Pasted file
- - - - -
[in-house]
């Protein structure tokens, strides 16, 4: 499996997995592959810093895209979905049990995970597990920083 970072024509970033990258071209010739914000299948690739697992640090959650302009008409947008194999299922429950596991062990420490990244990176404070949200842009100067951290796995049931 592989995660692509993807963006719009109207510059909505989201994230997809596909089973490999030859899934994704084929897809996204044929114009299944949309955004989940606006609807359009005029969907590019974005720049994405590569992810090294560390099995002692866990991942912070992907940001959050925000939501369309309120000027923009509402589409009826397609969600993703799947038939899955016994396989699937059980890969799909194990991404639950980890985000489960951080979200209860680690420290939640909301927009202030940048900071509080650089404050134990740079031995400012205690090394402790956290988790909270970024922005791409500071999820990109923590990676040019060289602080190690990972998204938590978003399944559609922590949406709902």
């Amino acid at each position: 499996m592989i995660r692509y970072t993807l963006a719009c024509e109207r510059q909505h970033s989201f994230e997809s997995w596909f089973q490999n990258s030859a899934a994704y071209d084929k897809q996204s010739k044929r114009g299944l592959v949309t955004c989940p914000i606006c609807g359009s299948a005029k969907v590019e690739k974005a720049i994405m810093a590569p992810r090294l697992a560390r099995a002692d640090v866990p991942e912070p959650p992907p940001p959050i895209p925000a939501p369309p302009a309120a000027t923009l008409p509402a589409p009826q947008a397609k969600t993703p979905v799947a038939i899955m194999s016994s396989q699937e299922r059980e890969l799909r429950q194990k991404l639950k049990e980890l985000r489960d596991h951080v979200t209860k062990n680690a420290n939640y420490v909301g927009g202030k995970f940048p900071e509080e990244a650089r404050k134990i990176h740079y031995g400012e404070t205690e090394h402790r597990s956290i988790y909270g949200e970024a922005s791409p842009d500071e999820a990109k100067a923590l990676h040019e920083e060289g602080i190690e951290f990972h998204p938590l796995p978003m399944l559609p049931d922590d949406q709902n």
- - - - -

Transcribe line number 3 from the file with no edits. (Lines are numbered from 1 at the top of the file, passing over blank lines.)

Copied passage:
């Amino acid at each position: 499996m592989i995660r692509y970072t993807l963006a719009c024509e109207r510059q909505h970033s989201f994230e997809s997995w596909f089973q490999n990258s030859a899934a994704y071209d084929k897809q996204s010739k044929r114009g299944l592959v949309t955004c989940p914000i606006c609807g359009s299948a005029k969907v590019e690739k974005a720049i994405m810093a590569p992810r090294l697992a560390r099995a002692d640090v866990p991942e912070p959650p992907p940001p959050i895209p925000a939501p369309p302009a309120a000027t923009l008409p509402a589409p009826q947008a397609k969600t993703p979905v799947a038939i899955m194999s016994s396989q699937e299922r059980e890969l799909r429950q194990k991404l639950k049990e980890l985000r489960d596991h951080v979200t209860k062990n680690a420290n939640y420490v909301g927009g202030k995970f940048p900071e509080e990244a650089r404050k134990i990176h740079y031995g400012e404070t205690e090394h402790r597990s956290i988790y909270g949200e970024a922005s791409p842009d500071e999820a990109k100067a923590l990676h040019e920083e060289g602080i190690e951290f990972h998204p938590l796995p978003m399944l559609p049931d922590d949406q709902n």